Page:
The Drama of Being a Child Alice Miller. (Virago, 1997, ISBN 1 86049 101 4) Banished Knowledge Alice Miller.(Virago, 1997) Breaking Down the Wall of Silence Alice Millen (Virago, ISBN 1 86049 347 5) For Your Own Good Alice Miller. (Virago, 1997\ ISBN 0 86068 899 2)
Alice Miller lives in Switzerland and has taught and practised psychoanalysis for over twenty years. Despite going through two processes of psychoanalysis herself she failed to discover the root of her distress. Then, in 1973, as a result of spontaneous painting, she became aware of her own abuse as a child. This caused her to question the validity of psychoanalytic theories and to resign from the International Psychoanalytical Association.
Reading these revised editions (each with a new introduction and some additional material) is to realise afresh just how significant Alice Miller’s contribution to our understanding of child sexual, physical and psychological abuse has been. And although I experienced something akin to unrelenting hammer blows as I read one book after another, she builds her case convincingly brick by brick, presenting us with a shocking indictment of what has been done to children throughout the ages and, indeed, what continues to be done.
In The Drama of Being a Child she has a chapter on ‘How We Became Psychotherapists’ which may have relevance to readers of Inside Out. Alice Miller implies that psychotherapists must have undergone emotional disturbance as children because, if our needs had been met we would never have developed the sensitivity necessary to practise. “The therapist’s sensibility, empathy, responsiveness and powerful ‘antennae’ indicate that as a child he probably used [these skills] to fulfill other people’s needs and to repress his own.” She continues, “I think that our childhood fate can indeed enable us to practise psychotherapy, but only if we have been given the chance, through our own therapy, to live with the reality of our past and to give up the most flagrant of our illusions….. It means being able to experience the resentment and mourning aroused by our parents’ failure to fulfill our primary needs.” She warns against the temptation to seek a parent among our patients. We may become beguiled by their rapt attention, their honest revealing of their inner world and their hanging on our every word.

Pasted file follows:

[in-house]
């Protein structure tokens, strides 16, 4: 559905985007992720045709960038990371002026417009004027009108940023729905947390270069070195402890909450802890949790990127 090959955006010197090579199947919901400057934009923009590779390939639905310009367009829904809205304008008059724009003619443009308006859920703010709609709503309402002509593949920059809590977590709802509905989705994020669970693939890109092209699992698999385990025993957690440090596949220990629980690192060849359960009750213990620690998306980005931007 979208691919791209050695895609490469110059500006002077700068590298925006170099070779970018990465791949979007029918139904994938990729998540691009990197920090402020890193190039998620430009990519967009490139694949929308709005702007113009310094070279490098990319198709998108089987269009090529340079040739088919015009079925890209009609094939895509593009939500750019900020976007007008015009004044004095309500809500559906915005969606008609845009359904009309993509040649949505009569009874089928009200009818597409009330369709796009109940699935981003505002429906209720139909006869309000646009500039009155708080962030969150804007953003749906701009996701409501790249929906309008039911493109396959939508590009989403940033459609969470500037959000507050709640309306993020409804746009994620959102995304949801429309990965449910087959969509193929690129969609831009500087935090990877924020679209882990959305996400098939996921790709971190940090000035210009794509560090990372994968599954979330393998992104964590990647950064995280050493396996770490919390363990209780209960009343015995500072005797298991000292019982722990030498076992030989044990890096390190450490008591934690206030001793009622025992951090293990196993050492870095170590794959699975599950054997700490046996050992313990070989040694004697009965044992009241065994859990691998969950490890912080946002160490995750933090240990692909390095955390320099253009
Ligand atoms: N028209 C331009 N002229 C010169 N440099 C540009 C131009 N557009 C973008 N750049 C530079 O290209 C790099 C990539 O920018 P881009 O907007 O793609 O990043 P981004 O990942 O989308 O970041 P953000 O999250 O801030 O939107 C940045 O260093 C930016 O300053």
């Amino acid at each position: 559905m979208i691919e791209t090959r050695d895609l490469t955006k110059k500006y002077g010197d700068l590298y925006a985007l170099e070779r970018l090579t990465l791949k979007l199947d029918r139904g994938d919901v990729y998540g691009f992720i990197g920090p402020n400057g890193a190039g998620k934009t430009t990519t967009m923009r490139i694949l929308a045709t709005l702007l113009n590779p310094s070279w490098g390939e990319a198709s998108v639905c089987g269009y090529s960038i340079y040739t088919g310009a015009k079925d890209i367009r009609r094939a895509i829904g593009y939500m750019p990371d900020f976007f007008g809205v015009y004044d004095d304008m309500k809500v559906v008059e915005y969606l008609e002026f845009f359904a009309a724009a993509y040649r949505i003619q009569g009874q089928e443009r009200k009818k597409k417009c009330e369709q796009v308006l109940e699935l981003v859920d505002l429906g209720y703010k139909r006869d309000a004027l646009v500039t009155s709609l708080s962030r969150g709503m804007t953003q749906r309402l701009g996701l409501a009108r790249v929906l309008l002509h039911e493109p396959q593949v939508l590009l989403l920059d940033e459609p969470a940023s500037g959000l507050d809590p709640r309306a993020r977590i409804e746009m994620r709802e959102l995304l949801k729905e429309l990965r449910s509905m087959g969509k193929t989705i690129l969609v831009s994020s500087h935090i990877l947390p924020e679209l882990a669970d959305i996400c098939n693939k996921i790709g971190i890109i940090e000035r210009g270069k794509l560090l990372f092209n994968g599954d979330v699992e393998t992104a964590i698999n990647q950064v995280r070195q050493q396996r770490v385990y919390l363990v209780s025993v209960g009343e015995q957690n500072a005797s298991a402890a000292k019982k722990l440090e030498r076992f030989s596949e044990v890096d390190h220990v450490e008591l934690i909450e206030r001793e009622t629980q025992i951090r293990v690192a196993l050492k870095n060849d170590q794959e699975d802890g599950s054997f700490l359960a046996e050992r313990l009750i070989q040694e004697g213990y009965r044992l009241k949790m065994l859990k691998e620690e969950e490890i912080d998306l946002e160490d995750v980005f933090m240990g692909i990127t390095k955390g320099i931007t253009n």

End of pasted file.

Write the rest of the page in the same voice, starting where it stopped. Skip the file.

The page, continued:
Much of her writing is about the cost to society of violence against children. She believes, for example, that all prisoners committed to prison for acts of violence were themselves abused as children. She looks at tyrants such as Adolf Hitler, Joseph Stalin and Nicolae Ceausescu, showing the links between the horrors of their childhood and the horror they inflicted on the world. She shows how much misery could be prevented if the child’s creativity, vitality and integrity is allowed to flow freely, thus discovering their true selves, and not stifled by fulfilling the wishes of their parents. “People whose integrity has not been damaged in childhood…..will feel no need to harm another person or themselves.” Who could disagree with that?